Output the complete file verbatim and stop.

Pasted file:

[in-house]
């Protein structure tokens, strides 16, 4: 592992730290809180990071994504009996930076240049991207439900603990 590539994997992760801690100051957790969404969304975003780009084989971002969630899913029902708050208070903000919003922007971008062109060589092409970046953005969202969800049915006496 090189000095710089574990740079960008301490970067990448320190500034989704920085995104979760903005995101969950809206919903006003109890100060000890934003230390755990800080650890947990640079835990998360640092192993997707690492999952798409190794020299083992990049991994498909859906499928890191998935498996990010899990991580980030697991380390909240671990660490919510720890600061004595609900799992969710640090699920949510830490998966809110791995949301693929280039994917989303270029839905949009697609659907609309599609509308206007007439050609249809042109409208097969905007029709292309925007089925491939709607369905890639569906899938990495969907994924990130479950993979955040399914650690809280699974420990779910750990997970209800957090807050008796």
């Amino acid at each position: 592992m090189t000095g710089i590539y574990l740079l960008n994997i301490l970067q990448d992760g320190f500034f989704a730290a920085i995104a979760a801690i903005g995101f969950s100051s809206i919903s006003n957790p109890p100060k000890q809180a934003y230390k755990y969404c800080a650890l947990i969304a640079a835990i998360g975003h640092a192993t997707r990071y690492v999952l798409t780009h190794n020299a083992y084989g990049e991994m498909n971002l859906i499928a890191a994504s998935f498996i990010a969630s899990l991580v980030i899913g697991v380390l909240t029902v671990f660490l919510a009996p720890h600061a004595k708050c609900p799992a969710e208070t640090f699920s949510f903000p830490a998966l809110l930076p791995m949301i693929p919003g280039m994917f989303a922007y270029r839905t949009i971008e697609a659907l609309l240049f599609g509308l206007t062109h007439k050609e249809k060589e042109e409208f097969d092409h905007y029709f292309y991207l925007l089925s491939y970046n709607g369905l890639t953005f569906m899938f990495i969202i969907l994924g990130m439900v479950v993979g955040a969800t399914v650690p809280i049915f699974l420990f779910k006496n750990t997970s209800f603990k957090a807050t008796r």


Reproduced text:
[in-house]
């Protein structure tokens, strides 16, 4: 592992730290809180990071994504009996930076240049991207439900603990 590539994997992760801690100051957790969404969304975003780009084989971002969630899913029902708050208070903000919003922007971008062109060589092409970046953005969202969800049915006496 090189000095710089574990740079960008301490970067990448320190500034989704920085995104979760903005995101969950809206919903006003109890100060000890934003230390755990800080650890947990640079835990998360640092192993997707690492999952798409190794020299083992990049991994498909859906499928890191998935498996990010899990991580980030697991380390909240671990660490919510720890600061004595609900799992969710640090699920949510830490998966809110791995949301693929280039994917989303270029839905949009697609659907609309599609509308206007007439050609249809042109409208097969905007029709292309925007089925491939709607369905890639569906899938990495969907994924990130479950993979955040399914650690809280699974420990779910750990997970209800957090807050008796």
């Amino acid at each position: 592992m090189t000095g710089i590539y574990l740079l960008n994997i301490l970067q990448d992760g320190f500034f989704a730290a920085i995104a979760a801690i903005g995101f969950s100051s809206i919903s006003n957790p109890p100060k000890q809180a934003y230390k755990y969404c800080a650890l947990i969304a640079a835990i998360g975003h640092a192993t997707r990071y690492v999952l798409t780009h190794n020299a083992y084989g990049e991994m498909n971002l859906i499928a890191a994504s998935f498996i990010a969630s899990l991580v980030i899913g697991v380390l909240t029902v671990f660490l919510a009996p720890h600061a004595k708050c609900p799992a969710e208070t640090f699920s949510f903000p830490a998966l809110l930076p791995m949301i693929p919003g280039m994917f989303a922007y270029r839905t949009i971008e697609a659907l609309l240049f599609g509308l206007t062109h007439k050609e249809k060589e042109e409208f097969d092409h905007y029709f292309y991207l925007l089925s491939y970046n709607g369905l890639t953005f569906m899938f990495i969202i969907l994924g990130m439900v479950v993979g955040a969800t399914v650690p809280i049915f699974l420990f779910k006496n750990t997970s209800f603990k957090a807050t008796r």